efforts of Sean O’Brien, a law professor at the University of Missouri-Kansas City who
has spent decades working to overturn wrongful convictions. With us now to discuss all of that are Ricky
Kidd and Sean O’Brien. Thank you so much to both of you for being
here. SEAN O’BRIEN, University of Missouri-Kansas
City: Thank you. Thank you for having us. RICKY KIDD, Exonerated: Thank you. AMNA NAWAZ: Ricky, let me start with you. It’s an incredible story to the rest of us. It is your life. It’s impossible to cover in full due here
in this conversation. But how do you even begin to explain to people
what it was like to be incarcerated for two decades knowing you didn’t do what you were
accused of doing? RICKY KIDD: It was a nightmare. It was like going to sleep, falling into a
nightmare dream, and not being able to wake up. You know, often, we do that, right? We go to sleep, and we wake up and say, hey,
I had a bad dream, and it’s over in a matter of seconds or however long that dream lasts. But, for me, that nightmare was 23 years. And so that’s the best way I can explain it. It was a living nightmare. AMNA NAWAZ: Did you ever think that you wouldn’t
get out? Did you ever think, I’m going to give up hope? RICKY KIDD: In the far back of your mind,
you do. You know the stats, that less than 1 percent
are ever successful on appeals after conviction. But the other — or, rather, the larger part
of your mind is, I can’t — I can’t afford to think that I won’t get out, because then
there would be no reason to fight. So… AMNA NAWAZ: Sean, let me ask you about this,
because Ricky was defended by the public defense system in his case. They are the front-line lawyers we chronicle
in our podcast. We should mention you worked as a public defender
for years in the ’80s, before leaving that line of work. When you saw Ricky’s case and what had happened,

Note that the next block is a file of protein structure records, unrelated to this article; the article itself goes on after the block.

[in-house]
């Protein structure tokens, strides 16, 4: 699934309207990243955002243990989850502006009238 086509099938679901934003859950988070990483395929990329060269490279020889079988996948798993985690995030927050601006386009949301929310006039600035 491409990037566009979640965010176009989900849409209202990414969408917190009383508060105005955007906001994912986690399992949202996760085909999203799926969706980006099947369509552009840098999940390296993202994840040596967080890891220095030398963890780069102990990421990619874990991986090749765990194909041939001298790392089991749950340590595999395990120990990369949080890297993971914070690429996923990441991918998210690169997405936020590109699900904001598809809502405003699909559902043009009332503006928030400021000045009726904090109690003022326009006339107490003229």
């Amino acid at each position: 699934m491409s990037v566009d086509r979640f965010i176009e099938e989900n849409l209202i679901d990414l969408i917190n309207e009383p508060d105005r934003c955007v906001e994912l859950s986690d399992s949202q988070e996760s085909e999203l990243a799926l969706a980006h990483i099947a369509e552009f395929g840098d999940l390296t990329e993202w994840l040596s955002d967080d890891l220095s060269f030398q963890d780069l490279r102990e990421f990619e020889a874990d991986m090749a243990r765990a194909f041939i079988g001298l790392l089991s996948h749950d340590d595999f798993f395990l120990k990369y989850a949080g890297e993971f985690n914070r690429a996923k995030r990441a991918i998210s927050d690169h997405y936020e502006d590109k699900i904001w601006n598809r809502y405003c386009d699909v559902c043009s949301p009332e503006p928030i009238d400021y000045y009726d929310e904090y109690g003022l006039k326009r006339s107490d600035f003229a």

what did you see that said to you this deserves a second look? SEAN O’BRIEN: Well, first of all, Dan Grothaus,
the investigator who brought the case to me, he had looked into the case and made a very
compelling case. Then I went and met his alibi witnesses, Ricky’s
alibi witnesses, and they were solid, absolutely solid. And then, of course, you know, the prosecutor
is someone who is herself a red flag for wrongful convictions. So, when I saw the whole picture, I couldn’t
not step in at that point. AMNA NAWAZ: Ricky, help us understand what
it was like when you connect with Sean, and for the first time someone is telling you,
I believe what you’re saying, I think there’s something here. What was that like for you? RICKY KIDD: It was — it was amazing. I worked hard for 10 years trying to get somebody
to pay attention to my case. And when Sean, who we are — a lot of us knew
to be a good lawyer, a good advocate for those who are innocent and on death row, it was
exciting. It was exciting. I felt like he was my superhero out of the
Marvel Comics. And I say that all the time, that today’s
superheroes wear dresses and suit coats, and not tights and capes. (LAUGHTER) SEAN O’BRIEN: You don’t want that mental picture. (LAUGHTER) RICKY KIDD: He certainly is my hero. He certainly is my hero. I thank him so much every day, and the rest
of the team who fought and worked and never gave up. It’s easy not to give up on yourself when
others have not given up on you, and, so, yes, definitely a superhero. AMNA NAWAZ: Sean, I got to ask you, too. I guess the question everyone has is, why
does it take so long for those kinds of convictions to be undone once they’re done? SEAN O’BRIEN: I’m still asking that question. You know, it was way too easy to convict an